Learn to create generic resources to estimate the number of resources needed with different skill sets.
- [Instructor] In initial planning, you may have rough estimates of workloads for different skill sets. You don't know who is available to do the work yet, so Project's generic resources are perfect for portfolio planning. To create generic resources, we're going to go to the Resource Sheet. On the task tab, click the bottom half of the Gantt chart button, and then on the drop-down menu, choose Resource Sheet. I'm going to create a really simple list for an IT project.
In the first Resource Name cell, I'm going to add the skill set for Project manager. When I press enter, I go to the second resource name cell so I can just start typing in the name of the second resource, which is Analyst. I press enter, and I'm going to add Designer, and press enter again, and finally add Developer. Now I have my four resources, but we're going to make a few changes. First of all, let's add some initials.
For the Project manager, I'll add PM. In the Initials cell for Analyst, it'll be AN. In the Initials cell for Designer, I'll type DS, and finally, DV for the Developer. Now let's take a look at the maximum unit cell. You already know that Project automatically assigns new resources at 100%, meaning that they're dedicated to the project, but for these generic resources, we're going to do something different.
We're going to set the maximum units to 0%. Now, why would we do that? That's because we don't want these generic resources to count toward resource availability. Project uses the max units to determine how much availability there is. We want the availability to come from the actual people who are going to be working on the projects, so we're going to set the generic resources to 0%.
I'm going to type zero in the Project manager's max unit cell, and then I can press enter and type zero in the other cells. Now, keep in mind, by doing this, it means that whenever we assign these resources to tasks, they're automatically going to show up as over-allocated. The good news is, you don't have to pay attention to those over-allocations. Now we want to flag these resources as generic resources.
The easiest way to do that is to head over to the right side of the table and click Add New Column, and we're going to insert the generic field into the table. The value is set to No, and we want to change it to Yes, so in that first cell for the Project manager, I'm going to click the down arrow and choose Yes. I can copy that value to the other cells by pointing at the green box at the bottom-right corner of the cell. When the cursor changes to a plus sign, I can drag over the other cells.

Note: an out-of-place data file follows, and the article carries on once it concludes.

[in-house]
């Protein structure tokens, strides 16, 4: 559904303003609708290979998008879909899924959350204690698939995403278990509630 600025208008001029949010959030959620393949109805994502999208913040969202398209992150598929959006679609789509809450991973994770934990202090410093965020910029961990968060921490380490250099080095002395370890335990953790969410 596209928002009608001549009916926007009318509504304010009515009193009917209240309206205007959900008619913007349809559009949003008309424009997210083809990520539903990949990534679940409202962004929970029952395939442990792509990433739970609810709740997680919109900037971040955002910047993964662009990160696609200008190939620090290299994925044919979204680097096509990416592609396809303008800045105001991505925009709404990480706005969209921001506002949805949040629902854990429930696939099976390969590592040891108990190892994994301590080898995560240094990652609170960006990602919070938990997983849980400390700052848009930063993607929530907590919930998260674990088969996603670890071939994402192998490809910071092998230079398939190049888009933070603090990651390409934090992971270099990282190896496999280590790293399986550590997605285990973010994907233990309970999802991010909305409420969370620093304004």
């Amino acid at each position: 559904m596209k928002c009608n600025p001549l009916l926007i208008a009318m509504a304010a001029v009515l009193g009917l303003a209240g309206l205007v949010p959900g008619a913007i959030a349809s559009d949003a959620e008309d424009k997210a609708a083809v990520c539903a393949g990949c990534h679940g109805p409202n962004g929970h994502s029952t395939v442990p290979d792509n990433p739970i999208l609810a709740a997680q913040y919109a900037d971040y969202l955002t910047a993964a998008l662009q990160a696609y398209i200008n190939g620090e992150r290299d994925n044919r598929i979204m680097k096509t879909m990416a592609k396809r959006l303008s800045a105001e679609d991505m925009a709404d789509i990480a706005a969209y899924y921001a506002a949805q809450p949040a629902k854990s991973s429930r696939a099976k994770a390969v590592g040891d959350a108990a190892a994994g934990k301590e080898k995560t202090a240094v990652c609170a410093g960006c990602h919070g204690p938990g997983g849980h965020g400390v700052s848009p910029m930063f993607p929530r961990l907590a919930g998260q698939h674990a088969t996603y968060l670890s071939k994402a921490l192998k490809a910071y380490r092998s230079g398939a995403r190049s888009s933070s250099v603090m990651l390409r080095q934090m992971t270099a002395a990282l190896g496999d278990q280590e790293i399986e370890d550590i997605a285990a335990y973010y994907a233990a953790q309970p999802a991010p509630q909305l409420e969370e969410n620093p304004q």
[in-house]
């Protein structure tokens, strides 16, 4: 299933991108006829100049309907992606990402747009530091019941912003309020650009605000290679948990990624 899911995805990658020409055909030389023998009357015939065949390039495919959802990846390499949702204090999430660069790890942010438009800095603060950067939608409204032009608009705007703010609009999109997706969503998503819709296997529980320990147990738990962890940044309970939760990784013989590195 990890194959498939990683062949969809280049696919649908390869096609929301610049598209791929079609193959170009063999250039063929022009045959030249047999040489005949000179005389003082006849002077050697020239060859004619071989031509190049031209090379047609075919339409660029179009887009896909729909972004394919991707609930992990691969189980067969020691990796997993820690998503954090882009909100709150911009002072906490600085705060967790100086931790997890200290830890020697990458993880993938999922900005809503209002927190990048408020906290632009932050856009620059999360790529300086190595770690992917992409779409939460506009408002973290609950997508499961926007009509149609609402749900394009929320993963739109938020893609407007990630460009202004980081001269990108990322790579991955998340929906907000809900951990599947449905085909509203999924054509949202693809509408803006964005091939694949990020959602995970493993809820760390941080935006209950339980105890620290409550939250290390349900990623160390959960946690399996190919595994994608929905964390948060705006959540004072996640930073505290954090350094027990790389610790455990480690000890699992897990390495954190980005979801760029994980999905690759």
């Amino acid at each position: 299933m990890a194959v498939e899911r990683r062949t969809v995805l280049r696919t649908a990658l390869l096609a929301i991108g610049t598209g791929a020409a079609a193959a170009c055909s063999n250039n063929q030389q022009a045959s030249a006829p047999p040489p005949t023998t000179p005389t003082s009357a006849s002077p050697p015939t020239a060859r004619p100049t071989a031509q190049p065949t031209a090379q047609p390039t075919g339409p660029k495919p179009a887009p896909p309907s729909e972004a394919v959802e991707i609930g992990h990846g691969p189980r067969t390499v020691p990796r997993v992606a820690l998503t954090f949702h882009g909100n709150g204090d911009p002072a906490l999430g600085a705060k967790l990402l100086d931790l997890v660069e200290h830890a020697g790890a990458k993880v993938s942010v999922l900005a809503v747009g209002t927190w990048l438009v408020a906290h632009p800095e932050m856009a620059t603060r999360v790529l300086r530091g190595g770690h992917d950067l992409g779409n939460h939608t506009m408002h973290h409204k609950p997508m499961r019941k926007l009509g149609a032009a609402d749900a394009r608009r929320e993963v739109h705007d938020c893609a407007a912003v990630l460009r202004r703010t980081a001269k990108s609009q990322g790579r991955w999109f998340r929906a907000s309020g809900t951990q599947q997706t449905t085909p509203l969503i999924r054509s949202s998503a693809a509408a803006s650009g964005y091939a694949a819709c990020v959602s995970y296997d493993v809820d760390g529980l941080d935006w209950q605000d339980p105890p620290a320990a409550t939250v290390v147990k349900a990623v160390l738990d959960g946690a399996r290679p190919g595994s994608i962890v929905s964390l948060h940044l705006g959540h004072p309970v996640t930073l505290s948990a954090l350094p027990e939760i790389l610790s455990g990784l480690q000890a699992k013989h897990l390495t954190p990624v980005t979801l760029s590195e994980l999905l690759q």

The last thing we're going to do is set the standard rate. I click the standard rate cell for the Project manager. Now, in this example, I'm going to use the value $100 for simplicity, for all of the resources. However, what you would do is use a standard average rate for that particular skill set. So let's type in 100 for the standard rate for the Project manager. Now I'm going to click away from that cell to save the value, but then I can click back, point at that green box, and when I see the cursor is a plus sign, drag over the other fields.
That's how you set up generic resources to help with resource planning.
Lynda.com is a PMI Registered Education Provider. This course qualifies for professional development units (PDUs). To view the activity and PDU details for this course, click here.
The PMI Registered Education Provider logo is a registered mark of the Project Management Institute, Inc.
- Recall how to define custom fields to create a risk score for a project.
- Explain the advantages of using generic resources.
- Recognize the steps to take to determine resource availability for a project.
- Explain how to view a schedule based on project priority.
- Identify the importance of changing a project portfolio’s status from Active to Complete.
- Determine how to create a report that shows active and backlog projects.